Radio radio!

As the battle to save KUSF continues, why doesn't SF have an awesome radio station?


Do you remember rock 'n' roll radio, as the Ramones once quizzed us, ever so long ago? If not that "Video Killed the Radio Star"-era iteration, a leather-clad punky nostalgia for Murray the K and Alan Freed, then do you remember college rock when it became the name of a musical genre in the early 1990s?

I'm trying to make out its faint strains now: a sound nominally dubbed rock, but as wildly eclectic and widely roaming as the winds blowing me over the Bay Bridge on this blustery, rain-streaked afternoon. I'm not imagining it. New, shaken-and-stirred PJ Harvey nudging family-band throwback the Cowsills. Nawlins jazzbos Kid Ory and Jimmy Noone rubbing sonic elbows with winsome Tim Hart and Maddy Prior. Brit electropoppers Fenech-Soler bursting beside Chilean melody-makers Lhasa. The ancient Popul Vuh tangling with the bright-eyed art-rock I Was a King. It's an average playlist for KALX 90.7 FM, the last-standing free-form sound in San Francisco proper — though it hails from across the bay in Berkeley.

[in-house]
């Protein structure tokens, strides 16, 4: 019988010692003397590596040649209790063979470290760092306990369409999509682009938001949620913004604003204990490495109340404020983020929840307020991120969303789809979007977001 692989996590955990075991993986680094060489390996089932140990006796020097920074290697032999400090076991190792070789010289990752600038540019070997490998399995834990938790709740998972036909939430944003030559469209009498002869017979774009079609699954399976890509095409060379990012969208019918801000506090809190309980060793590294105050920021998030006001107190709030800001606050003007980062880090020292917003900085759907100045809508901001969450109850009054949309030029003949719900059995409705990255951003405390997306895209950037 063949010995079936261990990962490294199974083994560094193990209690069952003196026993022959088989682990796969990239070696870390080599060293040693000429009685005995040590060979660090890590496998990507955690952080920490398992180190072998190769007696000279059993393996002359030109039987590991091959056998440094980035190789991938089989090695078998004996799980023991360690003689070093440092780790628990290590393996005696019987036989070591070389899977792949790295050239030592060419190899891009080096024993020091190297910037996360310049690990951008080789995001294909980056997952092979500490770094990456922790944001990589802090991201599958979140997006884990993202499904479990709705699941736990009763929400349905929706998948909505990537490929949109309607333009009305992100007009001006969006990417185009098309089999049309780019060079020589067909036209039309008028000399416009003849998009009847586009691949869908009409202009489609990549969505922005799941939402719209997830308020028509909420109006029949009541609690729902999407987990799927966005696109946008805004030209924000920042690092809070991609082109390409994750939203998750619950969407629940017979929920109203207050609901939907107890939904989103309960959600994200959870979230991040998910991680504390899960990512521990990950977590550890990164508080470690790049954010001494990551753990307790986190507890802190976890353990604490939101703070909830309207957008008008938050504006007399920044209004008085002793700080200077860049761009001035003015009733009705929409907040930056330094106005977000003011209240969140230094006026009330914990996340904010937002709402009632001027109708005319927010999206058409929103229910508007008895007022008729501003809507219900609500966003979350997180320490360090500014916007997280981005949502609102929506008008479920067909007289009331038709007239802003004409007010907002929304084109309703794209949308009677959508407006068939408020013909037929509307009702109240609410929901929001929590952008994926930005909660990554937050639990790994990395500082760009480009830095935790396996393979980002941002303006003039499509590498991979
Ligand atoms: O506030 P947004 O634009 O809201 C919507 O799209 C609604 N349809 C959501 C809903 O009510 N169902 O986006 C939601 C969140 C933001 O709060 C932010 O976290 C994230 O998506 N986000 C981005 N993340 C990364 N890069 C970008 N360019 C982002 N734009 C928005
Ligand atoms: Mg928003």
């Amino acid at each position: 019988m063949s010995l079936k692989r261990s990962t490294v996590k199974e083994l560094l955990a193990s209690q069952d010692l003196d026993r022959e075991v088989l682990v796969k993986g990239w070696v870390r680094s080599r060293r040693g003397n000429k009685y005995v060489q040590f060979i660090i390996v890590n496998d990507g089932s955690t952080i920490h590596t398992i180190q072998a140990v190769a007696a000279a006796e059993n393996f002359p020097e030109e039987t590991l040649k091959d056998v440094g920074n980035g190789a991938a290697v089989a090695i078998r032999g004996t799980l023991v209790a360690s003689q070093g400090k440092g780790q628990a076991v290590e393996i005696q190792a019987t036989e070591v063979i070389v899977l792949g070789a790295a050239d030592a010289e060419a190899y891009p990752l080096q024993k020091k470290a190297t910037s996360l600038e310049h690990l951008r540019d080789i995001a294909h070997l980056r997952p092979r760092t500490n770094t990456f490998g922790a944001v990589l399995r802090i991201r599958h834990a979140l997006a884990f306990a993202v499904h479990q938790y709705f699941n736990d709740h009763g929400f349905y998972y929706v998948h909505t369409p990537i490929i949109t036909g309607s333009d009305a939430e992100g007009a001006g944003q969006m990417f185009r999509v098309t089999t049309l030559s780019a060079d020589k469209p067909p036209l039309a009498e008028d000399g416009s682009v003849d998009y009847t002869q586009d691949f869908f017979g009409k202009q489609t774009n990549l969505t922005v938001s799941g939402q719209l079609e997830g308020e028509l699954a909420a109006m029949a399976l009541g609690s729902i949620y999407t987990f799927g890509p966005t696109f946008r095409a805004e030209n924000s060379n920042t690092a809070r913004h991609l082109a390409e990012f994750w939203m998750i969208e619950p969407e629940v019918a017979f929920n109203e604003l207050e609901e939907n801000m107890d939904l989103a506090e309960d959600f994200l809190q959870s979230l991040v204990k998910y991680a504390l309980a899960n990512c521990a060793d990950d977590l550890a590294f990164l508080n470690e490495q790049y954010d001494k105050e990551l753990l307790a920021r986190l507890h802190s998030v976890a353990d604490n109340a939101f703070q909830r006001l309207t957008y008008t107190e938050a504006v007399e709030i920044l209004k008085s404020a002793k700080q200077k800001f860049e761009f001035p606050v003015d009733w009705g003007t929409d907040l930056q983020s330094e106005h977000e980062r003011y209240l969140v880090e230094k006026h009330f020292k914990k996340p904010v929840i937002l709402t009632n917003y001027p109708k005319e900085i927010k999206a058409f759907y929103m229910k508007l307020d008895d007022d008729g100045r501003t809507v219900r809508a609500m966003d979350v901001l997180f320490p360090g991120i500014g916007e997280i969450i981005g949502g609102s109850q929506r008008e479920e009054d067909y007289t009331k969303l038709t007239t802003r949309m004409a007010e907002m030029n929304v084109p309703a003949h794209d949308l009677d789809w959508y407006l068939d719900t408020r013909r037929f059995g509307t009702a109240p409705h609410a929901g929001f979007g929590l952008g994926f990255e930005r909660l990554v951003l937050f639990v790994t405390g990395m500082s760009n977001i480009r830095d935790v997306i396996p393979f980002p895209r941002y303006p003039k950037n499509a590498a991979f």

But what about SF's own, KUSF? A former college radio DJ and assistant music director at the University of Hawaii's KTUH and the University of Iowa's KRUI, I'm one of those souls who's searching for it far too late, even though I benefited from my time in college radio, garnering a major-league musical education simply flipping through the dog-eared LPs and listening to other jocks' shows. Like so many music fans, I got lost — searching for the signal and repelled by commercial radio's predictable computerized playlists, cheesy commercials, and blowhard DJs — and found NPR.